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Viewpoints: Experts Weigh in on Potential Tariffs on Mexican Goods

(AP)

June 06, 2019

U.S. President Donald Trump's May 2019 threat to impose escalating tariffs on Mexican imports has sparked reactions from both sides of the border, and from industry representatives to the world of diplomacy. Beyond the numbers showing the effects on consumers, these trade experts, ambassadors, and companies share views on how American jobs and the important relationship between Mexico and the United States could be harmed.



The investment necessary to build a manufacturing facility requires certainty.”

“Our members do well when we have regulatory certainty and economic certainty. The investment necessary to build a manufacturing facility requires certainty that you can have a market and a return on your investment and that the jobs you are creating will not just be there tomorrow, but will be here five and ten years from now. President Trump’s trade policy has put that certainty at real risk.”
Ann Wilson, Senior Vice President, Government Affairs, Motor & Equipment Manufacturers Association at AS/COA on June 5

 

Mexico is one of the United States’ largest trade partners, and hundreds of billions of dollars in pieces, parts, energy products, fruits, and vegetables cross the border each year. These tariffs—combined with Mexico’s likely retaliatory ones—will only increase costs that will hit U.S. companies’ bottom lines and consumers’ wallets at a time when the U.S. economy appears to be slowing.”
Antonio Garza, former Mexican Ambassador to the U.S.

 

“We’ve been building a truly strategic forward-looking relationship between the United States and Mexico, from trade to security to intelligence sharing to what we’ve been doing in the Americas. The biggest threat is that this could unravel. And policymakers in Washington in a decade or so may be asking themselves who lost Mexico.
Arturo Sarukhan, former Mexican Ambassador to the U.S. at AS/COA on June 5.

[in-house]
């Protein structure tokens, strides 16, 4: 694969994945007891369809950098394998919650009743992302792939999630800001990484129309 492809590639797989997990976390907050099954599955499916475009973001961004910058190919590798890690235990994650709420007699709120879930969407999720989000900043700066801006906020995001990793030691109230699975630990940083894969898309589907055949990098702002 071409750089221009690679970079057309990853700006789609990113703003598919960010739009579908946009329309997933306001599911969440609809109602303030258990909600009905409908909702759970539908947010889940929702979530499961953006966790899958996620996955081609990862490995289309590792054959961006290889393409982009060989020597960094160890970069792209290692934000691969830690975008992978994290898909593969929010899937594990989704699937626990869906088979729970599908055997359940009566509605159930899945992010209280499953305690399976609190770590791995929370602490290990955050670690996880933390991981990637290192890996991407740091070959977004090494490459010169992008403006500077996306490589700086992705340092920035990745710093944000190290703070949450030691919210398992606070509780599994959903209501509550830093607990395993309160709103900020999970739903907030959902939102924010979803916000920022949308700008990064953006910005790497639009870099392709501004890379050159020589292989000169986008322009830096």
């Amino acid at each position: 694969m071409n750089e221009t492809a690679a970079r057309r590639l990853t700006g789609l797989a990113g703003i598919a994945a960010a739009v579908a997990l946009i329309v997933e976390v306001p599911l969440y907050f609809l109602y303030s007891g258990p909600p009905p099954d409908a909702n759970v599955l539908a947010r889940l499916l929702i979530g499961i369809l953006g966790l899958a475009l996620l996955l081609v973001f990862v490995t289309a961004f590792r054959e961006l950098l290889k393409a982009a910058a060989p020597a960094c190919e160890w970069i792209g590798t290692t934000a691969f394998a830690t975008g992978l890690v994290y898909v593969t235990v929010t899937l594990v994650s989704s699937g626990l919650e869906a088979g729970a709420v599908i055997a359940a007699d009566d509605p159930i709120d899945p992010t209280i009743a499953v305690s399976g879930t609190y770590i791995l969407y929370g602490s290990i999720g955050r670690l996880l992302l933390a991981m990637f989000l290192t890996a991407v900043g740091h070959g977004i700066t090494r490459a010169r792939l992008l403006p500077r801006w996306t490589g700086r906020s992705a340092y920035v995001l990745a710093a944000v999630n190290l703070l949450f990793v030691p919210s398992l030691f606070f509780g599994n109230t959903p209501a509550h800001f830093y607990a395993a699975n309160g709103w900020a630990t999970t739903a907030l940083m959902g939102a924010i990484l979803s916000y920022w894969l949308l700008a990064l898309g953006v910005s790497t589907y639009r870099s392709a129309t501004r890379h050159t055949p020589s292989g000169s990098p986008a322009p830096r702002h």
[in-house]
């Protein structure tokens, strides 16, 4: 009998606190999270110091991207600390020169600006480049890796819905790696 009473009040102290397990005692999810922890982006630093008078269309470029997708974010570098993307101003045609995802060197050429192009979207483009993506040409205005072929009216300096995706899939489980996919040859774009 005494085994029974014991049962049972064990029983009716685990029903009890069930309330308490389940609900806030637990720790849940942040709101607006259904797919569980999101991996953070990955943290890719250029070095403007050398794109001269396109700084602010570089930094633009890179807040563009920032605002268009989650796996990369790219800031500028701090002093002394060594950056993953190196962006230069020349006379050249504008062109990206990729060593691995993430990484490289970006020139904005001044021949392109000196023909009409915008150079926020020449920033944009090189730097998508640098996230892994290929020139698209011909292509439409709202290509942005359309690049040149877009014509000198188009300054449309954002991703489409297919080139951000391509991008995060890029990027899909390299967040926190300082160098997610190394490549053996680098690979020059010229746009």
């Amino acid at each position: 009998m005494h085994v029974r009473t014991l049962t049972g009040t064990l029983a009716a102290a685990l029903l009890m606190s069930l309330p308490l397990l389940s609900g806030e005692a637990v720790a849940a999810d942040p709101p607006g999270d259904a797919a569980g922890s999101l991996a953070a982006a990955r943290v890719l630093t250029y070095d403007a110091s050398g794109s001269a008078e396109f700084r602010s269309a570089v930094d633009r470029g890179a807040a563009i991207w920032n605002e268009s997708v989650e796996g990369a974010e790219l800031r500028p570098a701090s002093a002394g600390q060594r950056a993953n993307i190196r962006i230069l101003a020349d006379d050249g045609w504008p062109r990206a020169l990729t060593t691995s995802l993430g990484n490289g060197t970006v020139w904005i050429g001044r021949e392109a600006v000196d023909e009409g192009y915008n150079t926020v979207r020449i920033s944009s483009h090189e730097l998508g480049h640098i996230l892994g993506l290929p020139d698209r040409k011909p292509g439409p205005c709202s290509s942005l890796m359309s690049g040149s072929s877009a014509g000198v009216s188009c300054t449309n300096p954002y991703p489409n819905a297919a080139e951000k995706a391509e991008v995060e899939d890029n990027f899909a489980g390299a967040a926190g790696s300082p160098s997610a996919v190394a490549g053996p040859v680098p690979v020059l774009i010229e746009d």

“We encourage the administration to consider a broad range of policies to address the immigration situation, so that trade is enabled between the U.S. and Mexico. UPS believes that economic opportunity brought about by robust trade is a great inducement for people to build their lives and careers without the need to dislocate to other countries in search of opportunity. We believe both countries will benefit from modernized U.S. immigration policies and believe this work should be promptly addressed. To the extent tariffs are implemented and there is an impact on our customers, UPS stands ready to help determine the most effective means to cross borders and address trade complexities.”
UPS

 

This action will also have dire consequences for jobs in the sophisticated supply chain between the United States and Mexico.

“Mexico is not going to go away. And the U.S. is not going to go away. We are condemned to be neighbors and we are blessed to be neighbors. What we have been doing for the past 30 years is enhancing that side of the relationship. If we are going to endanger that by this kind of an approach, then it will go into the sphere of security, fighting of illegal drugs, and creating a more prosperous future, being more competitive in the global market in the years ahead. If we are diverted into fighting each other, we won’t be able to focus on that future.”
Earl Anthony Wayne, former U.S. Ambassador to Mexico at AS/COA on June 5.

 

“The Borderplex region is the fourth-largest manufacturing hub in North America and the president's actions will have a devastating impact on our local economy. This action will also have dire consequences for jobs in the sophisticated supply chain between the United States and Mexico. Jobs in states like Michigan, Ohio, Wisconsin, and Pennsylvania will especially be at risk.”
Jon Barela, CEO, The Borderplex Alliance

 

“These tariffs will not only harm relations with what is now the United States' top trade partner but jeopardize millions of jobs, hurt American consumers, and threaten the U.S. economy."
Susan Segal, President and CEO, AS/COA 

 

"We are now in a global competition with China. In my view, anything the United States would do to drive one of our closest trading partners into a relationship with China would be a strategic defeat.”
Eric Farnsworth, Vice President, Council of the Americas at AS/COA on June 5.